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Find the minimum separation between 2 pucks 
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#1
Feb2212, 11:39 AM

P: 1

1. The problem statement, all variables and given/known data
Two frictionless pucks are placed on a level surface with an initial distance of 20m. Puck 1 has a mass of 0.8 kg and a charge of + 3x10^4 C while puck 2 has a mass of 0.4 kg and a charge of +3 x10^4 C. The initial velocity of puck 1 is 12 m/s [E] and the initial velocity of puck 2 is 8 m/s [W]. Find the minimum separation of the two pucks (the minimum distance between the two pucks). 3. The attempt at a solution This is my attempt at a solution I first used the law of conservation of momentum to find the velocity of each mass at minimum separtion. The 2 masses have the same velocity at this point. Note: [east] is positive Pt=Pt' m1v1+m2(v2)=(m1+m2)v' isolating for v' v'=(0.80)(12)+(0.40)(8)/0.80+0.40 v'=5.33 m/s [east] Next i used the law of conservation of energy: Ek=kinetic energy Ee=electric potential energy Ek1+Ek2=Ee+Ek' 1/2m1v1^2 + 1/2m2(v2^2) = kq^2/r + 1/2(m1+m2)(v')^2 inserting each value 1/2(0.80)(12)^2 + 1/2(0.40)(8)^2 = (9.0X10^9)(+3.0X10^4)^2/r + 1/2(0.80+0.40)(5.33)^2 isolating for r (the distance) I get: r=15.2 m so the minimum distance between the 2 pucks is 15.2 m Is this correct? I am not feeling too confident with my answer of 15.2 m it just seems too big a separation. If i made a mistake or forgot to include something or included something i shouldn't have. please let me know. Also I am not sure if i am correct in assuming that there is no electric potential energy when the pucks are 20 m apart. It seems that they are too far apart to have any electric potential energy between them. Can someone confirm this with me also? It took me some time to write this up so can someone please look over my answer and the questions that i have. It would be most appreciated!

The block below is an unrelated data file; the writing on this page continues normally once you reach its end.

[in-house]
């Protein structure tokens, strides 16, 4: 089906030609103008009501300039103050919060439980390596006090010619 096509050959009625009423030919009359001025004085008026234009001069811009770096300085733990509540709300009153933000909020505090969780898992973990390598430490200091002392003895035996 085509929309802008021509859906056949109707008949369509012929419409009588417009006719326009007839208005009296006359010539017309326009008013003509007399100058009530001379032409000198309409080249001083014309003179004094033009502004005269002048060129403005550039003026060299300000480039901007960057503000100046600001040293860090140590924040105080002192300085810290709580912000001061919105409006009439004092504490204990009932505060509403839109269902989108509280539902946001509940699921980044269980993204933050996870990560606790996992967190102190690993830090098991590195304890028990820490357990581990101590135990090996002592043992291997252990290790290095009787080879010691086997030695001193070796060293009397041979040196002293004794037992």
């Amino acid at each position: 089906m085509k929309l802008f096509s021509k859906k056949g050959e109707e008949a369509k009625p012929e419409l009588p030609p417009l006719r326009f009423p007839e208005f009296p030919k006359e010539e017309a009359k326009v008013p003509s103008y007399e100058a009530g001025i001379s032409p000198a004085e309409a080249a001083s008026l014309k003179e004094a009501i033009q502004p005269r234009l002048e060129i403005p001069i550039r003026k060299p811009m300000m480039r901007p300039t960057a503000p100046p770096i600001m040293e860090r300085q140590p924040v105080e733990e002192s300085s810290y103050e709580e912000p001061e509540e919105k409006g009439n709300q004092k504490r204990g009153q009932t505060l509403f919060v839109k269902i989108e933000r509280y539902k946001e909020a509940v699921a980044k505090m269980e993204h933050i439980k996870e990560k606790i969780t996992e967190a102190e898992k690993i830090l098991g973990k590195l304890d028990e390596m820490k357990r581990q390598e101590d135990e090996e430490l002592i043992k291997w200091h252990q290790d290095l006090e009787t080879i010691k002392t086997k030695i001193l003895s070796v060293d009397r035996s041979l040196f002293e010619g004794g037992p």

#2
Jan2913, 10:05 AM

P: 91

bump? i have the same problem and got the same answer  was wondering if it is correct



#3
Jan2913, 01:38 PM

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P: 11,829

Perhaps you should make your own, fresh attempt. 


#4
Jan2913, 02:11 PM

P: 91

Find the minimum separation between 2 pucks
Its negative because its travelling in the opposite direction. I've attached a picture of the situation.
Here's my work (let's ignore, for now, what's done): Let East [E] = (+) d_{i}=20m m_{1}=0.8kg q_{1}=+3*10^4 C V_{i1} = 12m/s m_{2}=0.4kg q_{2}=+3*10^4 C v_{i2}= 8m/s r_{min}=? v_{f}' = v_{f1} = v_{f2} p_{total}=p'_{total} m_{1}v_{1}+m_{2}v_{2}=(m_{1}+m_{2})v' 9.63.2=1.2v' 6.4/1.2 = v' v' = 5.333 m/s [E] I didn't include initial electrical potential energy in this next part because its negligible at that distance (20m). E_{K1}+E_{K2} = E_{E}+E'_{K} 0.5(0.8)(12)^2 + (0.5)(0.4)(8)^2 = (k(3*10^4)^2)/r +0.5(0.8)(0.4)(5.33)^2 57.6+12.8=k(9*10^8)/r + 17.04534 53.46566=k(9*10^8)/r 53.46566r=k(9*10^8) r = 15.18142933 bon? 


#5
Jan2913, 02:30 PM

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P: 11,829




#6
Jan2913, 02:56 PM

P: 91

E_{E}+E_{K1}+E_{K2} = E'_{E}+E'_{K}
(k(3*10^4)^2 )/20 + 0.5(0.8)(12)^2 + (0.5)(0.4)(8)^2 = (k(3*10^4)^2)/r +0.5(0.8)(0.4)(5.33)^2 40.5+57.61.6=810/r' +17.0645334 r'=10.19695653m I was wrong about the initial electrical potential energy. I thought that at that range, its magnitude would be minuscule. OH WELL. How's that look? 


#7
Jan2913, 03:14 PM

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P: 11,829




#8
Jan2913, 03:22 PM

P: 91

Damnit. When I wrote the calculation down on paper, I forgot to include the square on the (8).
E_{E}+E_{K1}+E_{K2} = E'_{E}+E'_{K} (k(3*10^4)^2 )/20 + 0.5(0.8)(12)^2 + (0.5)(0.4)(8)^2 = (k(3*10^4)^2)/r +0.5(0.8)(0.4)(5.33)^2 40.5+57.6+12.817.0645334=810/r' 93.8354666r'=810 r'=8.632130572m 


#9
Jan2913, 03:30 PM

Mentor
P: 11,829

That looks much better
Be sure to round your final results to the appropriate number of significant figures. 


#10
Jan2913, 04:19 PM

P: 91

thanks!



#11
Apr314, 06:03 PM

P: 2

I ended up with the same steps and answer, wondering if it ended up being correct in the end? 


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